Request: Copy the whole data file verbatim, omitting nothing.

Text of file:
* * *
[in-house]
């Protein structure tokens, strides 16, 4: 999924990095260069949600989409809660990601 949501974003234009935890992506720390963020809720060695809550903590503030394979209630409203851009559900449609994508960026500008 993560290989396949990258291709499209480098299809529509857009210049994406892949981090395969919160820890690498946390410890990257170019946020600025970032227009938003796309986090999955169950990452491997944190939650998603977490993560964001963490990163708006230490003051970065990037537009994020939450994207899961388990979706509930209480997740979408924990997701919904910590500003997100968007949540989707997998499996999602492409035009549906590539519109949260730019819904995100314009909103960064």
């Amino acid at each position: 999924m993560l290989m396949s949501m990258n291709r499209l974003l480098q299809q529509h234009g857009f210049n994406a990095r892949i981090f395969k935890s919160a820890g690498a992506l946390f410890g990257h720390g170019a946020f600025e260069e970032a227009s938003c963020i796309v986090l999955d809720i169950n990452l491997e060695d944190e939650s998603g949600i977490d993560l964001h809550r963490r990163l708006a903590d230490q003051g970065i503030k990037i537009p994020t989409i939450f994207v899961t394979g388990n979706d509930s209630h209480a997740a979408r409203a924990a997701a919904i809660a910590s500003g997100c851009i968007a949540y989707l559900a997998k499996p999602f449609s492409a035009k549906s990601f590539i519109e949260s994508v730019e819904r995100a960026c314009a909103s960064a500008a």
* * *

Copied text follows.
[in-house]
């Protein structure tokens, strides 16, 4: 999924990095260069949600989409809660990601 949501974003234009935890992506720390963020809720060695809550903590503030394979209630409203851009559900449609994508960026500008 993560290989396949990258291709499209480098299809529509857009210049994406892949981090395969919160820890690498946390410890990257170019946020600025970032227009938003796309986090999955169950990452491997944190939650998603977490993560964001963490990163708006230490003051970065990037537009994020939450994207899961388990979706509930209480997740979408924990997701919904910590500003997100968007949540989707997998499996999602492409035009549906590539519109949260730019819904995100314009909103960064």
């Amino acid at each position: 999924m993560l290989m396949s949501m990258n291709r499209l974003l480098q299809q529509h234009g857009f210049n994406a990095r892949i981090f395969k935890s919160a820890g690498a992506l946390f410890g990257h720390g170019a946020f600025e260069e970032a227009s938003c963020i796309v986090l999955d809720i169950n990452l491997e060695d944190e939650s998603g949600i977490d993560l964001h809550r963490r990163l708006a903590d230490q003051g970065i503030k990037i537009p994020t989409i939450f994207v899961t394979g388990n979706d509930s209630h209480a997740a979408r409203a924990a997701a919904i809660a910590s500003g997100c851009i968007a949540y989707l559900a997998k499996p999602f449609s492409a035009k549906s990601f590539i519109e949260s994508v730019e819904r995100a960026c314009a909103s960064a500008a």